Set in the year 1990, Sophie Amundson was just an average 14 year old schoolgirl until she received two letters in the mail. The letters revealed two questions: “Who are you?” and “Where does the world come from?”After pondering about those two questions for a while, she then finds herself subscribing to a correspondence course about philosophy through her mail. With the inspiration from the mysterious philosopher, Sophie travels far out of her origins in Norwegian village to find the questions to these big questions, and discover the meanings of life along the way. Through her journey to find meanings, she then starts receiving letters addressed to a girl named Hilde, and finds that reality isn’t what she thought it to be. Peak into a world of truth, lies, identity, and confusion: Sophie’s World.
The novel ‘Sophie’s World’ was written in the late 1990s where the philosophical era had just settled down for more modern innovations. The author, Jostein Gaarder, had introduced many key philosophical ideas of Western thought into the book, making it an engaging yet knowledgeable book. The book also features content about Romanticism, Indo-European and Semitic culture, and religious teachings. For the book itself, it was set in 1991 in Norway, with more social freedom than the century past.
Jostein Gaarder has a very unique flavour in his writing style as he uses advanced vocabulary, but is still able to keep his readers engaged. Throughout the book, I found that I had no problem understanding some of the relatively foreign words because of the great context that he provided. I was able to guess and infer, which made it a great opportunity to learn more vocabulary. Gaarder also writes with grace and straight-forwardness, as his story telling never drags on, and keeps things balanced between beautiful wording and comprehensibility. Overall, I found his writing style to be very detailed, yet easy to understand.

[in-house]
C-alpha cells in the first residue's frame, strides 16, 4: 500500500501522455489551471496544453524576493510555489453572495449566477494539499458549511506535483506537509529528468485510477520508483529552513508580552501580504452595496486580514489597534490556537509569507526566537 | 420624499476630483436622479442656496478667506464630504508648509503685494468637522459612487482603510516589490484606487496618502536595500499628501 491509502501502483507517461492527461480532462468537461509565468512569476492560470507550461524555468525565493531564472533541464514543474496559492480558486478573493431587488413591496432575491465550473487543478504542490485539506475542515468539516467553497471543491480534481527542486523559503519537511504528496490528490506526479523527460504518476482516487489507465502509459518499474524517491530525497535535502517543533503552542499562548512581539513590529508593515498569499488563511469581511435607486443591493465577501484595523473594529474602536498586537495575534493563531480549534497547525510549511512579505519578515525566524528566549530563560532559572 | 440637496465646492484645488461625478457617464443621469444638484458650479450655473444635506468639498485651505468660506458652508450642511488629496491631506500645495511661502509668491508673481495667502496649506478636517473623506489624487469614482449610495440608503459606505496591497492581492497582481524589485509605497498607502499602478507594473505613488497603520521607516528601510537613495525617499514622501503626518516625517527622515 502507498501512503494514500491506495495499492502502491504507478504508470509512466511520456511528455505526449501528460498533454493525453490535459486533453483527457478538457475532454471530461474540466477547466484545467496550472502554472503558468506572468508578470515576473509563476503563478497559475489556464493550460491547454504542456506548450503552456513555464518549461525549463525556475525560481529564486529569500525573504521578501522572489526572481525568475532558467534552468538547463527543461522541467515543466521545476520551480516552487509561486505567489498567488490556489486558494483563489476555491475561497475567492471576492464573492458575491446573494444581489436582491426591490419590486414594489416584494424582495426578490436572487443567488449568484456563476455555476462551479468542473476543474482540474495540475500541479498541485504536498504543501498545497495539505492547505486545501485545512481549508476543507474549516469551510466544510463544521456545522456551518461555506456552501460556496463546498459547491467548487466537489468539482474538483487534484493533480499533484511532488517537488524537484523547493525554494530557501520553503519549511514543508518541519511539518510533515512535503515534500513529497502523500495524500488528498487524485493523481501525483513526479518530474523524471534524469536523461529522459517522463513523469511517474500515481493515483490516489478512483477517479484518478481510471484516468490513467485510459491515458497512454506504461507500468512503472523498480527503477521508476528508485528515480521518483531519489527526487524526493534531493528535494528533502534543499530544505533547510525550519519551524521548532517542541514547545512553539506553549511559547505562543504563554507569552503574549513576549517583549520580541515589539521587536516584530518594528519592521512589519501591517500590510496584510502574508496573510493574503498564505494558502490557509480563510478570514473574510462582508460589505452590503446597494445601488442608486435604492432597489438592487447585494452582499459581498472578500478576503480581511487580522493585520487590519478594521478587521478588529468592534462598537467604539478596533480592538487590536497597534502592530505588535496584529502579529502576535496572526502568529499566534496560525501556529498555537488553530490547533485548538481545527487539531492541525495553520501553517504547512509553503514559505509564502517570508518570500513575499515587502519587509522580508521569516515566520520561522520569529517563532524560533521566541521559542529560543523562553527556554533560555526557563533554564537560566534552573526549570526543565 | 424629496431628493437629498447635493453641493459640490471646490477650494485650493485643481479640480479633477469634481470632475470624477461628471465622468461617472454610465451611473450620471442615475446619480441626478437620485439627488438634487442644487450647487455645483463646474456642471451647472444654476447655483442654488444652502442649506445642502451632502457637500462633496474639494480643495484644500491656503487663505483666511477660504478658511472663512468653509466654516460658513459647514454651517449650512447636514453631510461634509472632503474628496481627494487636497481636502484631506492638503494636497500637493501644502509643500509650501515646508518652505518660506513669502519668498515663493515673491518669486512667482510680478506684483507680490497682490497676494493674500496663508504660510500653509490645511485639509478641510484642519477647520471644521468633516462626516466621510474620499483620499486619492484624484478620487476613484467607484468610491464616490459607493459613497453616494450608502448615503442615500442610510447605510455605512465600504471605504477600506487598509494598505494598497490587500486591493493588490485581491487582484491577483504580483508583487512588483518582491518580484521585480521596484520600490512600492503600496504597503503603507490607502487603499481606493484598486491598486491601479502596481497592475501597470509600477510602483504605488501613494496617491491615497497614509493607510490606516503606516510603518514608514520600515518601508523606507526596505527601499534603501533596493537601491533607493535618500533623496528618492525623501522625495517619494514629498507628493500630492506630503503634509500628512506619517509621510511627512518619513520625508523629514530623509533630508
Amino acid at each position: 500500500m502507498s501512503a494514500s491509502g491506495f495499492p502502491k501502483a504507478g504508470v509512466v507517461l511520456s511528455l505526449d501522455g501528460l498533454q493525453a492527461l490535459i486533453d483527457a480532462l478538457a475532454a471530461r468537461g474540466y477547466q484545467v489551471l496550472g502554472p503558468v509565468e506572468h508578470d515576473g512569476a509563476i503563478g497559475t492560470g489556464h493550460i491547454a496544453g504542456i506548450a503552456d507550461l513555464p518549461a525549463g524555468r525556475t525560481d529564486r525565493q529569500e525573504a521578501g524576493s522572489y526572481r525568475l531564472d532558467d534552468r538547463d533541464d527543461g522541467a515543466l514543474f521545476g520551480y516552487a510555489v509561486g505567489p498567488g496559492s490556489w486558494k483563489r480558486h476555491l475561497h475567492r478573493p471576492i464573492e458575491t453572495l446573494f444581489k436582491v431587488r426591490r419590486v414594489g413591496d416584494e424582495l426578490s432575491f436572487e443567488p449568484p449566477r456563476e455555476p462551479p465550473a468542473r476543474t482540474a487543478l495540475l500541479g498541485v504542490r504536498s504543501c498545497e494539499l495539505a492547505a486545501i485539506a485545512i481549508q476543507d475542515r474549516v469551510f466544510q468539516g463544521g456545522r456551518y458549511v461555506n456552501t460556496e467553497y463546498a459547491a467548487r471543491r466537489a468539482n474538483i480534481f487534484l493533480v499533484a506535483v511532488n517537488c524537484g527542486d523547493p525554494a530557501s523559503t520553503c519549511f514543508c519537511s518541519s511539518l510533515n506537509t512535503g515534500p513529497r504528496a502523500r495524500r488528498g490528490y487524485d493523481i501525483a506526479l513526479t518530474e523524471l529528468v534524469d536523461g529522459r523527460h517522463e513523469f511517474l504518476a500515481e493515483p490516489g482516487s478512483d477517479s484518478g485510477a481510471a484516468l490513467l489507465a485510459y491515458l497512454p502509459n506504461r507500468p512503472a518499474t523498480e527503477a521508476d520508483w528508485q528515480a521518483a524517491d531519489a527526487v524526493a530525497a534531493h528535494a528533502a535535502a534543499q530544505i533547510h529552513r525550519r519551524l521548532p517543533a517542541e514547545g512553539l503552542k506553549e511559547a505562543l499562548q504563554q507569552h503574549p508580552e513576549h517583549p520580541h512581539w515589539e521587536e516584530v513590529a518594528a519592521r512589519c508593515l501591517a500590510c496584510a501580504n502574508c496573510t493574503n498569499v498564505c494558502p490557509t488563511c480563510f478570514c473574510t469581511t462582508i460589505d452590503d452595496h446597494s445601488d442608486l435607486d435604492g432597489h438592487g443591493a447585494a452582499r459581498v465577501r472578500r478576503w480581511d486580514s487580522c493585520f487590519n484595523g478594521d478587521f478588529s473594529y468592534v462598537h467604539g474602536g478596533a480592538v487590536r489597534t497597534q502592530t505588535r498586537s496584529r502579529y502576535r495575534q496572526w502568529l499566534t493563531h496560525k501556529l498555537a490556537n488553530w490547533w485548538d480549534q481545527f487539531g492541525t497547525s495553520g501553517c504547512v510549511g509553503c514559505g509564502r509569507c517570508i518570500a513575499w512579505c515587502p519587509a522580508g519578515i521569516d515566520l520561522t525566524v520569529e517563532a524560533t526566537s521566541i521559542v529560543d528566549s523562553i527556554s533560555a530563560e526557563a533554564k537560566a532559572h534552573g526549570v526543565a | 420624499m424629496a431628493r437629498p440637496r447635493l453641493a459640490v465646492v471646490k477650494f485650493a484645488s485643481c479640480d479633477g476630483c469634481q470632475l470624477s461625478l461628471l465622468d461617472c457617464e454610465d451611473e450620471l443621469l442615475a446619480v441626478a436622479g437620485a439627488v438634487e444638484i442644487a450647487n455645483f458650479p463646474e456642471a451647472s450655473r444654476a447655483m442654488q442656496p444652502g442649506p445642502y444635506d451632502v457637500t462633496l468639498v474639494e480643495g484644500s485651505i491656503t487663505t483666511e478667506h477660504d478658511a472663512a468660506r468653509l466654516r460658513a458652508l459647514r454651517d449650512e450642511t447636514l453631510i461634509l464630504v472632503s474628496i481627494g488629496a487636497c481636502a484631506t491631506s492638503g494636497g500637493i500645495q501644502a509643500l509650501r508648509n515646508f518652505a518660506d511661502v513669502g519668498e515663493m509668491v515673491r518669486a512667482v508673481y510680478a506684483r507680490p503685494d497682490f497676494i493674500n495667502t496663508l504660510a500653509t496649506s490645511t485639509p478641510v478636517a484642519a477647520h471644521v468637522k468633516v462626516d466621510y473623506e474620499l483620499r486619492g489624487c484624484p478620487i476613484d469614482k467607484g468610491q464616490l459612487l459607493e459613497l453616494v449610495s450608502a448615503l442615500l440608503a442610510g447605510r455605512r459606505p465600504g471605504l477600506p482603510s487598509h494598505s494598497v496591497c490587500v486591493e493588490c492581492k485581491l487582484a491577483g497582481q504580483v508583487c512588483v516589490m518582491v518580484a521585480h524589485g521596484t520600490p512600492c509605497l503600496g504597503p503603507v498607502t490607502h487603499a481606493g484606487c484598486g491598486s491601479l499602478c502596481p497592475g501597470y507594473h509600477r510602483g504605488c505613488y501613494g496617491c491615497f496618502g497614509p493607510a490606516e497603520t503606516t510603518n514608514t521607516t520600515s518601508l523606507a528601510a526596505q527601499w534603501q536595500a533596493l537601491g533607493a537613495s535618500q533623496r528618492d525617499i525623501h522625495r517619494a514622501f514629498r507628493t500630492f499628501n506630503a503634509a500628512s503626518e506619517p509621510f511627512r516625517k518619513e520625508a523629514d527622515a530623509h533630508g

‘Sophie’s World’ is a spectacular book with not only true historical facts, but also a twist of imagery. The book really gripped me, as it was confusing between fictions and reality, and the mysterious characters really captivated me, making me want to learn more. The author did a really good job at keeping readers hooked, as the secrets were revealed one by one throughout the book. I really enjoyed the ending of the book, as it was a shocking plot twist, but also cleared up a lot of questions that was garnered throughout the reading. I definitely think that the ending of this book was one of the best I have read, and it really does make readers think about it, even after the ending. Overall, I give this book a 4.5/5 as it was very interesting, but a bit too slow in pacing. I would recommend this book to those who are interested in philosophy, and to people who enjoy thinking about the world on a large scale.
Book Reviewed by Cindy Xu
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